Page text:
Robert Fuller: Twentieth-century science has shown that humans, like other animals, function according to the same principles as the cosmos and everything in it.
Ted Vaill: Seventy or eighty arch-conservative Tea Party members of the House and Senate have held this country hostage to their right-wing demands that we sacrifice entitlements belonging to ordinary, hard working Americans for the benefit of their rich friends. What is the mood of the ordinary American? Disgust.
Michael Sigman: Roger Nygard’s new documentary The Nature of Existence gives us a good-natured glimpse into the imaginations of brilliant thinkers from science, religion and other disciplines on life’s fundamental questions. If we try to let our imaginations run free and work shoulder to shoulder on real problems instead of fantasizing about self-aggrandizement — my own particular fave being high school basketball greatness — maybe we can become an imagine-nation and begin to turn things around.
Michael Sigman: Given the commodification of dissent in corporate America, it’s doubtful Fey or anyone else will achieve Twain’s trifecta of talent, courage and mass popularity. But worrying about what we can’t control will only invite the kind of unhappiness that caused the great man himself to reflect that, “My life has been a series of disasters, most of which never happened.”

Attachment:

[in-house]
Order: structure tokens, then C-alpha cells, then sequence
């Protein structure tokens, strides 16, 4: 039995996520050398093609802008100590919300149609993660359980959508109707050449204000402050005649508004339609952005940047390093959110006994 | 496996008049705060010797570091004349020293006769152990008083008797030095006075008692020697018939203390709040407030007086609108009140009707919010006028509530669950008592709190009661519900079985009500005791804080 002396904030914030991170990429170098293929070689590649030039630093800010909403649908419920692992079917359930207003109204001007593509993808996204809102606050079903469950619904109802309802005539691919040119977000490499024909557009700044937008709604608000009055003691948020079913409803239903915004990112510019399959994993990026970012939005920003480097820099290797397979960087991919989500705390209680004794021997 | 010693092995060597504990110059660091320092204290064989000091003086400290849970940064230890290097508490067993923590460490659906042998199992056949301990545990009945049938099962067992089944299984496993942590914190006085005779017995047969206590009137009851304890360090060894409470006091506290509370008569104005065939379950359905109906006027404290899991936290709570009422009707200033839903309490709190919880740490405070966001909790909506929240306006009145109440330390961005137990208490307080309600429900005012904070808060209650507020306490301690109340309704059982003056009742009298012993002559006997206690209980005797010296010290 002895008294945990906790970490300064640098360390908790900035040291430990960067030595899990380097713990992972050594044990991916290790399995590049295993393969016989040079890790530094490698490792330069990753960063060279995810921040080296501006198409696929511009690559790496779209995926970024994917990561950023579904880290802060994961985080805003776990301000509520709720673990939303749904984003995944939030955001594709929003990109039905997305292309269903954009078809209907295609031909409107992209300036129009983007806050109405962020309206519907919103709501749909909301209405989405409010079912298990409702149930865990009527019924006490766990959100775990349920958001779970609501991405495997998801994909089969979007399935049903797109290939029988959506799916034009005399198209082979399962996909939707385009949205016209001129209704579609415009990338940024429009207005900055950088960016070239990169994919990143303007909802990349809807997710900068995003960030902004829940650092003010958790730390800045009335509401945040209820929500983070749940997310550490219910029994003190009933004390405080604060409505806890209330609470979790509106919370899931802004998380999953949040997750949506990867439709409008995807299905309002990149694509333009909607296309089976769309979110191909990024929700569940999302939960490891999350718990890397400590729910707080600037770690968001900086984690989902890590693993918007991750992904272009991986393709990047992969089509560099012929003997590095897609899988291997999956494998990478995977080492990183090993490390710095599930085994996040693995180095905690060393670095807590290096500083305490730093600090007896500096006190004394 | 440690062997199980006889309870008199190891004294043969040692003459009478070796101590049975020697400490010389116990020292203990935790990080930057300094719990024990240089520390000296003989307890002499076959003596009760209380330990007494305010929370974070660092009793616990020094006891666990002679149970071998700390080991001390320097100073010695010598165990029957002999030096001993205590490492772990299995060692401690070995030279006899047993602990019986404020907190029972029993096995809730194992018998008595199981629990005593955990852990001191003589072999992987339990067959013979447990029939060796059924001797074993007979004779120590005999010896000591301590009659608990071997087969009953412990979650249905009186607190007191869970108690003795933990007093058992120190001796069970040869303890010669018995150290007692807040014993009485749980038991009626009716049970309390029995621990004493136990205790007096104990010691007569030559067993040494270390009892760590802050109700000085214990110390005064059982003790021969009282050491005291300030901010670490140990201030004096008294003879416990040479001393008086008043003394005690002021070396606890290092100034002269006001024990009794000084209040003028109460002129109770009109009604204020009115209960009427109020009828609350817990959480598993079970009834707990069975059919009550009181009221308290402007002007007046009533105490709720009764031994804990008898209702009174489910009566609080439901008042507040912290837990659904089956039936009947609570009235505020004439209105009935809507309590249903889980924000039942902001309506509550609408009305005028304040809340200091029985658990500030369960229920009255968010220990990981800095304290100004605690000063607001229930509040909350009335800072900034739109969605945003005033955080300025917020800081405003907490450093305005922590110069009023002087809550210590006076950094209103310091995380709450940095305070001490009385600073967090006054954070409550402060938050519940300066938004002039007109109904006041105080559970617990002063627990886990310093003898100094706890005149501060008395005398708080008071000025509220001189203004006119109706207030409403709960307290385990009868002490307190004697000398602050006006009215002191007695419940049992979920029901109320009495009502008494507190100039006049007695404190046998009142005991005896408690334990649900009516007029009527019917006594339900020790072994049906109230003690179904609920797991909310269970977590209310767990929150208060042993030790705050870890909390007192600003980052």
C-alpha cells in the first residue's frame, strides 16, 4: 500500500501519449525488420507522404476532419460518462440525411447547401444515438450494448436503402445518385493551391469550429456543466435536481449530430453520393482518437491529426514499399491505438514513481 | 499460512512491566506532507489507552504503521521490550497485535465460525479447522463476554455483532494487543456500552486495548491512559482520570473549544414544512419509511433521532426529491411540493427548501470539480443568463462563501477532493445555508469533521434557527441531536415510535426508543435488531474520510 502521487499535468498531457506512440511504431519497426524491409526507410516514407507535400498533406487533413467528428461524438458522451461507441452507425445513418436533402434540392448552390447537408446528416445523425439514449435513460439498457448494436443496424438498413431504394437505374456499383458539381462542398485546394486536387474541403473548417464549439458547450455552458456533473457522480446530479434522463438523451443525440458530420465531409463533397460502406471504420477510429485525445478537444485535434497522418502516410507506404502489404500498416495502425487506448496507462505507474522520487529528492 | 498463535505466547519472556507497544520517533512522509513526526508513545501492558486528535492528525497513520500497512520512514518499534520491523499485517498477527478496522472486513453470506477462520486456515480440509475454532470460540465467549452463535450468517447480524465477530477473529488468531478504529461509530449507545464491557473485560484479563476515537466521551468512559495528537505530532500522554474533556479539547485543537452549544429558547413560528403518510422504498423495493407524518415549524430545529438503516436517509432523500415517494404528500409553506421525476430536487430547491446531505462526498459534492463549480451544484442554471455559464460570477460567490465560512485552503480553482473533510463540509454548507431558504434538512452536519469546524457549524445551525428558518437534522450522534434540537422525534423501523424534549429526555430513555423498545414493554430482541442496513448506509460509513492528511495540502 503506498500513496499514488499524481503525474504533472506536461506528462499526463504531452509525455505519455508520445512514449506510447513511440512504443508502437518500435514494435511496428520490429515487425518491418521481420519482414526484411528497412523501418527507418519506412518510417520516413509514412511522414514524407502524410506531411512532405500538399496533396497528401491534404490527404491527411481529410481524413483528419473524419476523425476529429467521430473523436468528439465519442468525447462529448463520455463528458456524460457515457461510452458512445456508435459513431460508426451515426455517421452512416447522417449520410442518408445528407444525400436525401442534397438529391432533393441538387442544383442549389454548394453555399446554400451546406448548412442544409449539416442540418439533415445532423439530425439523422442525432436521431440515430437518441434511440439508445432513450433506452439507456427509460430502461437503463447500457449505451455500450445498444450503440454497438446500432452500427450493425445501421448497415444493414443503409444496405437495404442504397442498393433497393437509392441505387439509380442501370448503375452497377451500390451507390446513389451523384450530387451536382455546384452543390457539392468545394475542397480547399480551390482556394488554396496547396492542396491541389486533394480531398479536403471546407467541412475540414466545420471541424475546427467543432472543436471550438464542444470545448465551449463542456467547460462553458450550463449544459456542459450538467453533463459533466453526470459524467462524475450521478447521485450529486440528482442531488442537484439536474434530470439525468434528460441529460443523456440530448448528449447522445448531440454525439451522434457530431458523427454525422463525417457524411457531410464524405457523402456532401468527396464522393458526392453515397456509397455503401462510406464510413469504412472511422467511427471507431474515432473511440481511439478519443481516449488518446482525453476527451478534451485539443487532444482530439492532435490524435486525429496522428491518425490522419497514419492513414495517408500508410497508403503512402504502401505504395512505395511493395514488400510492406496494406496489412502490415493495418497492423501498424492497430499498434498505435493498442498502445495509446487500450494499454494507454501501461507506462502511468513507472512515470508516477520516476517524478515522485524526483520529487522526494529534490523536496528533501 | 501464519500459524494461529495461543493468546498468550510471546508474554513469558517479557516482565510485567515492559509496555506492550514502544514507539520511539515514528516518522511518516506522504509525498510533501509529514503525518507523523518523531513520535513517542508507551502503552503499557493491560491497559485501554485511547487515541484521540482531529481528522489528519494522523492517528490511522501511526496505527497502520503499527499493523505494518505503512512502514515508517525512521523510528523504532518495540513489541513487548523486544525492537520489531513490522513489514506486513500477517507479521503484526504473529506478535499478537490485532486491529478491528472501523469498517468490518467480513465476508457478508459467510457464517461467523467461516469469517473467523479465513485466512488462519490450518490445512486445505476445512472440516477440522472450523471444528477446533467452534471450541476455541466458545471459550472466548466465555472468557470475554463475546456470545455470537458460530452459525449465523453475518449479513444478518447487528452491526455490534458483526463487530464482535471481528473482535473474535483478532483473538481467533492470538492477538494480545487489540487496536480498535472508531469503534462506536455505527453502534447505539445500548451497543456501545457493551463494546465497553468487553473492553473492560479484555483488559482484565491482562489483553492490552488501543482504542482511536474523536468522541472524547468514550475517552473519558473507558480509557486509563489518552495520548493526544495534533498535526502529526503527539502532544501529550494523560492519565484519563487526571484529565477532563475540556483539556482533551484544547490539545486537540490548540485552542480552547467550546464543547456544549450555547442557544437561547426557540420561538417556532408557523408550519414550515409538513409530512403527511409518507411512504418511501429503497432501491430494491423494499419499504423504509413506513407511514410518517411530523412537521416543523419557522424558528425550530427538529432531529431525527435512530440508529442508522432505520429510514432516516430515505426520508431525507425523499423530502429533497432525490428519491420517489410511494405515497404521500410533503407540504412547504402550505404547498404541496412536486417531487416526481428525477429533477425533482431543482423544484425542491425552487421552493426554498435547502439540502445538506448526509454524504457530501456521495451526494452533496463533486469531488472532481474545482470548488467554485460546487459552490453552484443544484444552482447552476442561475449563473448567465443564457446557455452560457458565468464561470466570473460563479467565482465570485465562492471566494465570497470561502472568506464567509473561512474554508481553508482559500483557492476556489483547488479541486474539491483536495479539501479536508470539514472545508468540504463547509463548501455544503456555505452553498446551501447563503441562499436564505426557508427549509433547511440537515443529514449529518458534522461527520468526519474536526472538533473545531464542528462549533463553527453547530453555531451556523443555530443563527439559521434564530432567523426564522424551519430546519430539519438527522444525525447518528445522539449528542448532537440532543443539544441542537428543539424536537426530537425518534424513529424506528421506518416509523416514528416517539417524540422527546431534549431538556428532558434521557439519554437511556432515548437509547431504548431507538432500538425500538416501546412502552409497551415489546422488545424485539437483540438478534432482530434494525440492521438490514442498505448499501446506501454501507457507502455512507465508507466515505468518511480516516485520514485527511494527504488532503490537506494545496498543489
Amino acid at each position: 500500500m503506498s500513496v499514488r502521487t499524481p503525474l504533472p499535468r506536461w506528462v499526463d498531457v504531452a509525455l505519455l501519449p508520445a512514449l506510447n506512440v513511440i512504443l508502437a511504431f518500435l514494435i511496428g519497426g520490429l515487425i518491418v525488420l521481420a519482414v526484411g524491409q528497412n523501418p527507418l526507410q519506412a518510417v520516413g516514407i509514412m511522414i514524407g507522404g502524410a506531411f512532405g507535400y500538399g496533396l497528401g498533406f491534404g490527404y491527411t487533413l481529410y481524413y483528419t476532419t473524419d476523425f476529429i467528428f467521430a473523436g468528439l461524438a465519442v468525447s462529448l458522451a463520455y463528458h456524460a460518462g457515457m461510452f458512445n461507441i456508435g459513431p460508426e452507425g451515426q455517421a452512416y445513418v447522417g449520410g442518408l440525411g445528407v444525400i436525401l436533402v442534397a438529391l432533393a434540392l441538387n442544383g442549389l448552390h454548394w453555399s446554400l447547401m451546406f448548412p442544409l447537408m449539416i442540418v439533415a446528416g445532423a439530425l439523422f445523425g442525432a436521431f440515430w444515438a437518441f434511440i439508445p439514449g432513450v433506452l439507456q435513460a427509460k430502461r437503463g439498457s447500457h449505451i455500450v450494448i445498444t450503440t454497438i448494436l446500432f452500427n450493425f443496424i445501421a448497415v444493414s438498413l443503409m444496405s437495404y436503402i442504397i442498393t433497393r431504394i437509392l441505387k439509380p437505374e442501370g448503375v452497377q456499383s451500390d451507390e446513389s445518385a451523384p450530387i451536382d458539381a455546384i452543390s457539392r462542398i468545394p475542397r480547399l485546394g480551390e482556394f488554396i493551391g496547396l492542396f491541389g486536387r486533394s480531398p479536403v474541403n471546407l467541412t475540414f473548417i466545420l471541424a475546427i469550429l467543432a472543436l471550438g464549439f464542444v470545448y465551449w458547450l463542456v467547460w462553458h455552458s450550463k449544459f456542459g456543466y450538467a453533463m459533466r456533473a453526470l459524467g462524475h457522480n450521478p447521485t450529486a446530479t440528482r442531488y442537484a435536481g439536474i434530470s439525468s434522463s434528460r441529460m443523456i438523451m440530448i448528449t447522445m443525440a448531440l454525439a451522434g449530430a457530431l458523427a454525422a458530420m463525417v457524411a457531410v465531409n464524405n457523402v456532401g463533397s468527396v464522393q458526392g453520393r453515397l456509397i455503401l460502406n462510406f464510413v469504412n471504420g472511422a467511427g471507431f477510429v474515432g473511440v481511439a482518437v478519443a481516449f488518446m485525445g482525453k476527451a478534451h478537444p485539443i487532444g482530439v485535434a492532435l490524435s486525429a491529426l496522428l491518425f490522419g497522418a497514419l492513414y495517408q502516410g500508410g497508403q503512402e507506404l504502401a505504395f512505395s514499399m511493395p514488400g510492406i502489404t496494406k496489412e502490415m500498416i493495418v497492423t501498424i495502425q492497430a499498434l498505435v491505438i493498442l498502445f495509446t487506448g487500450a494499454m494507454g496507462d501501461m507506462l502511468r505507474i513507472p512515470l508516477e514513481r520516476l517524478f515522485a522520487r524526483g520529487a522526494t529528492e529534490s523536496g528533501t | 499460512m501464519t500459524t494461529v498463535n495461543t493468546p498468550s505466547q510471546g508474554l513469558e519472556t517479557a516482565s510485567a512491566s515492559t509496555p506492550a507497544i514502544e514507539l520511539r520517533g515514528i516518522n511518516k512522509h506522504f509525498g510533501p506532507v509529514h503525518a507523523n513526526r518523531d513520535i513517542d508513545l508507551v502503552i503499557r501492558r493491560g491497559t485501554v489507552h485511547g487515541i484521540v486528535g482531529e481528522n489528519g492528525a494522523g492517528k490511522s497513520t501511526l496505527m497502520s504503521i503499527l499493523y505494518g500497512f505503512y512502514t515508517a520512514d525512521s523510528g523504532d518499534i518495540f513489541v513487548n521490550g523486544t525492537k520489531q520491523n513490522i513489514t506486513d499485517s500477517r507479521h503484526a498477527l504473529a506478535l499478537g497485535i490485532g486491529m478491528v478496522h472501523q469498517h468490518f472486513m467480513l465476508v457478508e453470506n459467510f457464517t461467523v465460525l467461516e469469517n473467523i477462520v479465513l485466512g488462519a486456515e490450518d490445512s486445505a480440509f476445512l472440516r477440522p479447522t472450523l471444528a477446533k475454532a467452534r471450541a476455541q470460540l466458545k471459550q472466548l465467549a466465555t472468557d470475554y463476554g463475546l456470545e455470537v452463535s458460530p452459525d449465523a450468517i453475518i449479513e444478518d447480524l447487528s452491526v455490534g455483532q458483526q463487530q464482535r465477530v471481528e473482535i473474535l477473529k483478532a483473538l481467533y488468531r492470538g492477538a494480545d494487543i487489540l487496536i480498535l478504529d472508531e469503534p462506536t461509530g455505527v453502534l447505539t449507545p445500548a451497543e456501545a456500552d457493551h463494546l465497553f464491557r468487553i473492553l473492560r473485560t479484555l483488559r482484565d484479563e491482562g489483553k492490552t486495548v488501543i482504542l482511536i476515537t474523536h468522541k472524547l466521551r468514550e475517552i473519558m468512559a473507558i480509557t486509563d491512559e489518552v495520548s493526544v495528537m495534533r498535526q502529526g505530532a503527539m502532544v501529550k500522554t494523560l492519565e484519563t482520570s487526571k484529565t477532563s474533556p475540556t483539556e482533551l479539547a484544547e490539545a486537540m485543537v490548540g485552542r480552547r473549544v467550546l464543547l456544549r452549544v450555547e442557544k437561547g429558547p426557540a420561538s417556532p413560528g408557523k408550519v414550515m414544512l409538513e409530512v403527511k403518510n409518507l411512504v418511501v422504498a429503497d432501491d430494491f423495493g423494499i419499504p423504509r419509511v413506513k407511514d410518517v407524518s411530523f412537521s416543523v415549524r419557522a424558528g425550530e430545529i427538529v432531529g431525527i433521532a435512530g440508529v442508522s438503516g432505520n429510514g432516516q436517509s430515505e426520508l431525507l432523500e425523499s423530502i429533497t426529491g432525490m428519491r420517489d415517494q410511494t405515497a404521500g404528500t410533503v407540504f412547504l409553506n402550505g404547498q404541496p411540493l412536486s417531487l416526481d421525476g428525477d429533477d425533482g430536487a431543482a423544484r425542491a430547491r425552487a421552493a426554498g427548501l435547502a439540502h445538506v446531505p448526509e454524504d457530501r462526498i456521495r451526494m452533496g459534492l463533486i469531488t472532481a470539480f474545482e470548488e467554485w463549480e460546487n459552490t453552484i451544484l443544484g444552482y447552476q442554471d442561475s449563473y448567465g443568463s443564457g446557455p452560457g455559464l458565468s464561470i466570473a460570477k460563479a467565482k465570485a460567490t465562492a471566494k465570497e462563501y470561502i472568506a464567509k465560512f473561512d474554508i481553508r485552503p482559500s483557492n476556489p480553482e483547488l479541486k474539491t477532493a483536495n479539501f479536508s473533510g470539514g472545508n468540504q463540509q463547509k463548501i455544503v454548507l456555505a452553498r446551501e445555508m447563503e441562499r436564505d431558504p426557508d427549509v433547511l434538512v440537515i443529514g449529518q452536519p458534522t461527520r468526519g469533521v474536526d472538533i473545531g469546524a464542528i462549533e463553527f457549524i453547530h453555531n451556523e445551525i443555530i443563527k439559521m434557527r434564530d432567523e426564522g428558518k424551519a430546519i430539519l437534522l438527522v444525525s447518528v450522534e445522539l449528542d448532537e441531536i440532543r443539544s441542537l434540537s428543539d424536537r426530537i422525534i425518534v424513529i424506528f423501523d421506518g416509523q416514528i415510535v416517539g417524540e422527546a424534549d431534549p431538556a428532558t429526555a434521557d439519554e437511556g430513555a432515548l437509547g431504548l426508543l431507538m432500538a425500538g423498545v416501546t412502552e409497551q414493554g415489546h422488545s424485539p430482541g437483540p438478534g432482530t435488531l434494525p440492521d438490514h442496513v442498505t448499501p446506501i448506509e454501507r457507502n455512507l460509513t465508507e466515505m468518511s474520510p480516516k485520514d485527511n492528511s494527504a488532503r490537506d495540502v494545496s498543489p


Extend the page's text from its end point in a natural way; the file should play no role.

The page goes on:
Tom Degan: I imagine that it must not have been easy being Lenny Bruce. He was a man who saw the world as it really is – minus the rose-colored lenses that were the fashion rage during the age of Eisenhower and the New Frontier. “People should be taught what is”, he told us, “not what should be”. There had never been a comedian like him before. His humor was real. It could even be bleak. But he was always – to the very end – screamingly funny. That his was a troubled soul there can be no argument. Newsweek once described him as a “self-destructive genius of a dirty time.”
Robert Letcher: For decades until the recent economic “troubles”, middle classes readily bought into the elite-serving argument: if we don’t question the morality of—and possible connections between—extreme poverty and extreme wealth, elites will act to assure that most of us will never be as poor as those poor Haitians (best delivered with a Glenn Beck quiver).